Netflix series 'All the Light We Cannot See’ is based on a novel written by BGSU alumnus
BOWLING GREEN, Ohio – A four-part series premiering Nov. 2 on Netflix based on the beloved Pulitzer Prize-winning novel “All the Light We Cannot See” has a connection to Bowling Green State University.
The internationally acclaimed author of the book from which the series was adapted is distinguished BGSU alumnus Anthony Doerr ‘99.
Doerr graduated from the University with a Master of Fine Arts in creative writing and recently received the institution's highest honor of being inducted into the BGSU Academy of Distinguished Alumni.
“All the Light We Cannot See” spent more than four years on The New York Times Best Sellers list and received a dozen other awards and accolades, including the Carnegie Medal for Excellence in Fiction and finalist for the 2014 National Book Award.
The novel is about hope, courage and human connection during World War II.
“I hope readers who enjoyed the book … will also come to the show and be told a story that is not just about entertainment. It’s a story about children at war. In many ways, those are the kinds of lights that we don’t see, that we don’t pay attention to,” Doerr said in an interview on Boise State Public Radio.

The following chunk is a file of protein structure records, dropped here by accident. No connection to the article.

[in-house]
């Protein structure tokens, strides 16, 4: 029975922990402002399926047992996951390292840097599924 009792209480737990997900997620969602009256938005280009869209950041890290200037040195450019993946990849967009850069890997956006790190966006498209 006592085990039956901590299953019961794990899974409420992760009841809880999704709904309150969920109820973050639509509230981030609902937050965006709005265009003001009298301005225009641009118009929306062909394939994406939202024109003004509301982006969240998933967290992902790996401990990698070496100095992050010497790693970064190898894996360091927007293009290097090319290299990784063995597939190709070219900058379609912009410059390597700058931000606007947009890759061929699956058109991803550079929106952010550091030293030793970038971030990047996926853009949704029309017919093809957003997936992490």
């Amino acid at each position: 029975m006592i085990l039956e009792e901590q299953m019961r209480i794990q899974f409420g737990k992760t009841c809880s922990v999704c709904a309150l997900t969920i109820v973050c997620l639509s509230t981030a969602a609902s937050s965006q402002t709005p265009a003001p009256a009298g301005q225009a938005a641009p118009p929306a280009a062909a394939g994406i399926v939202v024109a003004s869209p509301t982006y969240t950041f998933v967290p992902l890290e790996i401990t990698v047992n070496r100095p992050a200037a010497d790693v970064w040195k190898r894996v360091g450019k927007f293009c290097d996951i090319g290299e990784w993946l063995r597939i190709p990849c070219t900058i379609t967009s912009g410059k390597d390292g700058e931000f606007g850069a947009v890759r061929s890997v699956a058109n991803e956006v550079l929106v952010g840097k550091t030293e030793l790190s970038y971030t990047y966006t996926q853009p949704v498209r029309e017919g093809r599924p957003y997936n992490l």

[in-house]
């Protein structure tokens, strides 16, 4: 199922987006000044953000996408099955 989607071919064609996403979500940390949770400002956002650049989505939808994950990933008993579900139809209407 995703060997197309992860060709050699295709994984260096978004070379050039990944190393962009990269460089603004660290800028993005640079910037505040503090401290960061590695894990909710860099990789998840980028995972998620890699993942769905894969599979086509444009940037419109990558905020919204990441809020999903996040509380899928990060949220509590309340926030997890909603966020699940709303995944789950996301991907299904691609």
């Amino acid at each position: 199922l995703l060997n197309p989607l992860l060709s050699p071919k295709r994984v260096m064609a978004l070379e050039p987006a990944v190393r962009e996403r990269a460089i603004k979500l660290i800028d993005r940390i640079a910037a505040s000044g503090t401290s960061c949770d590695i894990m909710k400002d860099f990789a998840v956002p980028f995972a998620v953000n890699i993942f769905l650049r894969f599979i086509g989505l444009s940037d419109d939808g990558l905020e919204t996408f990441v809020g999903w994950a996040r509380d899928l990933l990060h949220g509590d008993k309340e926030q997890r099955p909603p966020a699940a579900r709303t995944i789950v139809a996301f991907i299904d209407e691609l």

Doerr is a native of Cleveland and now lives in Boise, Idaho.
Award-winning filmmaker Shawn Levy, known for producing Netflix’s “Stranger Things,” directed the series, which features actors Mark Ruffalo and Hugh Laurie. As an impassioned fan of the book, Levy was committed to ensuring the series was an accurate portrayal of the book.
“[My goal was] to do justice to this gorgeous novel that touched me so deeply,” Levy said in an article on Tudum, Netflix’s fan site.
Doerr has written the story collections “The Shell Collector” and “Memory Wall,” the memoir “Four Seasons in Rome” and “About Grace.”
His latest novel, “Cloud Cuckoo Land,” was a finalist for the 2021 National Book Award, a finalist for Novel of the Year in British Book Awards and winner of the 2022 Grand prix de littérature américaine in France.
Doerr’s work has been translated into more than 40 languages and won many awards, including five O. Henry Prizes, a Guggenheim Fellowship, a National Endowment for the Arts Fellowship and the 2010 Story Prize, considered the most prestigious prize in the U.S. for a collection of short stories.
Updated: 11/01/2023 03:06PM